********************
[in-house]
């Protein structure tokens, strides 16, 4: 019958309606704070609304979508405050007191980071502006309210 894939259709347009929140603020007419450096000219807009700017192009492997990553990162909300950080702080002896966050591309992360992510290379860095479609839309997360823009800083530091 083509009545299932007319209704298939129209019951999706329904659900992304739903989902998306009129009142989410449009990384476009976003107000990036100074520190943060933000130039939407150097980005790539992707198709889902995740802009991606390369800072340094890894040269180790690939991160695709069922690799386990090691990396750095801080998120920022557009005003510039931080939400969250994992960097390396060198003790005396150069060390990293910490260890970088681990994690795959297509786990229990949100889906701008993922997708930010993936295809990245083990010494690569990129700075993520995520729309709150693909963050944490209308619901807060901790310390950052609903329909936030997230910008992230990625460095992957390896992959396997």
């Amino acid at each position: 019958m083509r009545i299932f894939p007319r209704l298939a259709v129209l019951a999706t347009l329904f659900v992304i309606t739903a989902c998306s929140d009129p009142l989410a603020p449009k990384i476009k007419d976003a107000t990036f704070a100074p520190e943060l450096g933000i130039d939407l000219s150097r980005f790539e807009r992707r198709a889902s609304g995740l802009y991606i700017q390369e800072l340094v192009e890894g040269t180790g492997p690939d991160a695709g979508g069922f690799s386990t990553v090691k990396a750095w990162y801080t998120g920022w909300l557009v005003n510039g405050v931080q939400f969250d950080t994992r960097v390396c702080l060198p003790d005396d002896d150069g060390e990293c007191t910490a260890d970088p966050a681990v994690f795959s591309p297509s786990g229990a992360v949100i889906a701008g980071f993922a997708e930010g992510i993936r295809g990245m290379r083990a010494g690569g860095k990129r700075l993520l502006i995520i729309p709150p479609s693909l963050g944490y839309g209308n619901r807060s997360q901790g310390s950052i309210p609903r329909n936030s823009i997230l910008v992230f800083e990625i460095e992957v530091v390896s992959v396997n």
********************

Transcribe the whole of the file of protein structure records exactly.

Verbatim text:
[in-house]
């Protein structure tokens, strides 16, 4: 019958309606704070609304979508405050007191980071502006309210 894939259709347009929140603020007419450096000219807009700017192009492997990553990162909300950080702080002896966050591309992360992510290379860095479609839309997360823009800083530091 083509009545299932007319209704298939129209019951999706329904659900992304739903989902998306009129009142989410449009990384476009976003107000990036100074520190943060933000130039939407150097980005790539992707198709889902995740802009991606390369800072340094890894040269180790690939991160695709069922690799386990090691990396750095801080998120920022557009005003510039931080939400969250994992960097390396060198003790005396150069060390990293910490260890970088681990994690795959297509786990229990949100889906701008993922997708930010993936295809990245083990010494690569990129700075993520995520729309709150693909963050944490209308619901807060901790310390950052609903329909936030997230910008992230990625460095992957390896992959396997």
């Amino acid at each position: 019958m083509r009545i299932f894939p007319r209704l298939a259709v129209l019951a999706t347009l329904f659900v992304i309606t739903a989902c998306s929140d009129p009142l989410a603020p449009k990384i476009k007419d976003a107000t990036f704070a100074p520190e943060l450096g933000i130039d939407l000219s150097r980005f790539e807009r992707r198709a889902s609304g995740l802009y991606i700017q390369e800072l340094v192009e890894g040269t180790g492997p690939d991160a695709g979508g069922f690799s386990t990553v090691k990396a750095w990162y801080t998120g920022w909300l557009v005003n510039g405050v931080q939400f969250d950080t994992r960097v390396c702080l060198p003790d005396d002896d150069g060390e990293c007191t910490a260890d970088p966050a681990v994690f795959s591309p297509s786990g229990a992360v949100i889906a701008g980071f993922a997708e930010g992510i993936r295809g990245m290379r083990a010494g690569g860095k990129r700075l993520l502006i995520i729309p709150p479609s693909l963050g944490y839309g209308n619901r807060s997360q901790g310390s950052i309210p609903r329909n936030s823009i997230l910008v992230f800083e990625i460095e992957v530091v390896s992959v396997n």